Foreword Reviews

Sudden Widow

A True Story of Love, Grief, Recovery, and How Badly It Can Suck!

Clarion Rating: 3 out of 5

With advice to others who are going through similar losses, Sudden Widow is a rounded memoir about confronting an unimagined future.

Bella Lynn Thompson’s humorous and direct memoir-cum-self-help-guide Sudden Widow follows the aftermath of the unexpected loss of her husband.

When she was forty-six and had two children to care for, Thompson became a widow after her husband, Paul, died of a massive heart attack. Thompson’s narration of these personal experiences is at times rueful, at times self-deprecating, and always honest. She casts Paul as the love of her life, presenting him as not the perfect man, but the perfect man for her. He is recalled as an engaged and loving father, a faithful and affectionate partner, and a friend. His death is said to have amplified the couple’s oldest son’s OCD and youngest son’s anxiety and need for attention, emphasizing the fact that losing Paul had profound implications for both his family and friends.

The book’s first few chapters are its most personal. They are focused on the couple’s past and personal connection. After this background work is done, most of the book’s remaining chapters are devoted to addressing single topics—subjects that, from her experiences, Thompson feels are the most important when a person is grieving the loss of a partner. But this switch has the effect of recasting the book’s initial chapters as the work of background reportage; the later chapters are more audience focused, speaking to fellow survivors with specific advice in mind.

Metaphors are the book’s frequent tool, used to make sense of grief and survival: one chapter likens the aftermath of a loss, and its feelings of overwhelm, to sinking beneath the weight of new challenges, like parenting alone, financial worries, not feeling good enough, depression, and health concerns. Many such metaphors become concrete means of understanding the morass of grieving feelings.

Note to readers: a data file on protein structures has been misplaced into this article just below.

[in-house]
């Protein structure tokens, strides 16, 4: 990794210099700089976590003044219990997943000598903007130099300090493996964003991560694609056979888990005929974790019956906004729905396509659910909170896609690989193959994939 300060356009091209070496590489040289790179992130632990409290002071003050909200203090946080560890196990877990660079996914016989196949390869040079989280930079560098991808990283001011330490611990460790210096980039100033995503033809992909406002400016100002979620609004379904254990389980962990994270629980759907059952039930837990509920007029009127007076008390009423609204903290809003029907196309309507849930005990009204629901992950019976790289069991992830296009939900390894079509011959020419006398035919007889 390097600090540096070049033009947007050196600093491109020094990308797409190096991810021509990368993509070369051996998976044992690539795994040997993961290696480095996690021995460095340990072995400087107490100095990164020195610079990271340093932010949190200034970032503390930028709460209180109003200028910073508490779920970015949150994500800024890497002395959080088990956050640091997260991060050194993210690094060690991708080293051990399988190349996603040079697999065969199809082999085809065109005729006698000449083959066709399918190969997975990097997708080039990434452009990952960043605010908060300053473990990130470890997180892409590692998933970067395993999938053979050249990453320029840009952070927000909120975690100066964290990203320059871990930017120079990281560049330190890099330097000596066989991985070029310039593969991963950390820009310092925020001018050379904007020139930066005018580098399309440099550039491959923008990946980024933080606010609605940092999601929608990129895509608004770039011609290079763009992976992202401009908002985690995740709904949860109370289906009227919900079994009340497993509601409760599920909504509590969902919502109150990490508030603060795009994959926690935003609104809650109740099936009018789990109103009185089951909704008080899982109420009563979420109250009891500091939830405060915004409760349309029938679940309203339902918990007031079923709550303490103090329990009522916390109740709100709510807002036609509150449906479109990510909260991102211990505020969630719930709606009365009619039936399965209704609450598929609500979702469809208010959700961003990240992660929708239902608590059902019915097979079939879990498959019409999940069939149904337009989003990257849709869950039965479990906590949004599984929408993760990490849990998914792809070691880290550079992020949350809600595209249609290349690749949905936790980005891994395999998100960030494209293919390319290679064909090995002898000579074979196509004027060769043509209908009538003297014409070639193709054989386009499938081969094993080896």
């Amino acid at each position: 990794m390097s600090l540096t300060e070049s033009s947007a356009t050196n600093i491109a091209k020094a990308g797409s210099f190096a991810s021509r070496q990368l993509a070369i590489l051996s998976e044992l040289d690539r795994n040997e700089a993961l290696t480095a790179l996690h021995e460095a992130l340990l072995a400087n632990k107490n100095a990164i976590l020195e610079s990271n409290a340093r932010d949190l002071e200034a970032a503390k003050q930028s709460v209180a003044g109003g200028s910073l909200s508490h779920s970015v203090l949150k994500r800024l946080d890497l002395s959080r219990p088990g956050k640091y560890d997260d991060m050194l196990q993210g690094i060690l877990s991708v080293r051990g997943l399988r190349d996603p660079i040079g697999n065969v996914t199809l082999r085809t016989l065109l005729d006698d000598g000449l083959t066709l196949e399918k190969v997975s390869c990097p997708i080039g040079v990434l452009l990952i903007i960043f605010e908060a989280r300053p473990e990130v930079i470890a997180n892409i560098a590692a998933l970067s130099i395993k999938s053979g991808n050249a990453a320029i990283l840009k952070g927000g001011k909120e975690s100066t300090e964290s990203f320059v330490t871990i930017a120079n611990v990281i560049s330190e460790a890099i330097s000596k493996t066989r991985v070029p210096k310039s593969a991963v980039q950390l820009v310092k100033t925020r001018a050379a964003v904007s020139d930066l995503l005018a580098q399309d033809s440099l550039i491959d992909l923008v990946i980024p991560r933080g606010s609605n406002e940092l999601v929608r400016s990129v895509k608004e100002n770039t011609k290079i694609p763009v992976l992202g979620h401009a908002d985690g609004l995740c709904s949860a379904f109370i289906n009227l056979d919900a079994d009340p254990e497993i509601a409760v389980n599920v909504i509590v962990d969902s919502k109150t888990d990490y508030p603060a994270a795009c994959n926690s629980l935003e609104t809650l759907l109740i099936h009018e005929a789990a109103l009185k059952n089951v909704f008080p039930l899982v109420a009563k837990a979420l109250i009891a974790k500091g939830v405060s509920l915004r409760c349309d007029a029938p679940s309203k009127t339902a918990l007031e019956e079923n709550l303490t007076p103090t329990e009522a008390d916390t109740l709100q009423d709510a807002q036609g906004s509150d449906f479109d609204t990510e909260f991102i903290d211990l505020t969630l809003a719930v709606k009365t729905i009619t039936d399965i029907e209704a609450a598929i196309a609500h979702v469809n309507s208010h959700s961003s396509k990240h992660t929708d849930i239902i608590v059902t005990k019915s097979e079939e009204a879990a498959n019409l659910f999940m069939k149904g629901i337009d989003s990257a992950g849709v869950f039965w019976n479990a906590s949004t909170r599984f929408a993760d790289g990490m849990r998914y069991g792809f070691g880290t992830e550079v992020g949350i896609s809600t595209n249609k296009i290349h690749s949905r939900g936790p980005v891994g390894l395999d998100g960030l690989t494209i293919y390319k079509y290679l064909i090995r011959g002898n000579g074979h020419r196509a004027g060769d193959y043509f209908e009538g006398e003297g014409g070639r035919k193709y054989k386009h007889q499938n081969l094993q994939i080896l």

The book covers ample ground, with topics including dating, parenting, and practical concerns around money and property. It sometimes gives the impression of crossing its topics off of a list, though. Most helpful is the book’s breakdown of tasks that grieving people perform, often with the help of friends or lawyers. Such pragmatism, combined with Thompson’s more personalized and frank discussions of the difficulties of raising her sons alone, stands out.

With advice to others who are going through similar losses, Sudden Widow is a rounded memoir about confronting an unimagined future.

Reviewed by Camille-Yvette Welsch

Disclosure: This article is not an endorsement, but a review. The publisher of this book provided free copies of the book and paid a small fee to have their book reviewed by a professional reviewer. Foreword Reviews and Clarion Reviews make no guarantee that the publisher will receive a positive review. Foreword Magazine, Inc. is disclosing this in accordance with the Federal Trade Commission’s 16 CFR, Part 255.

Load Next Review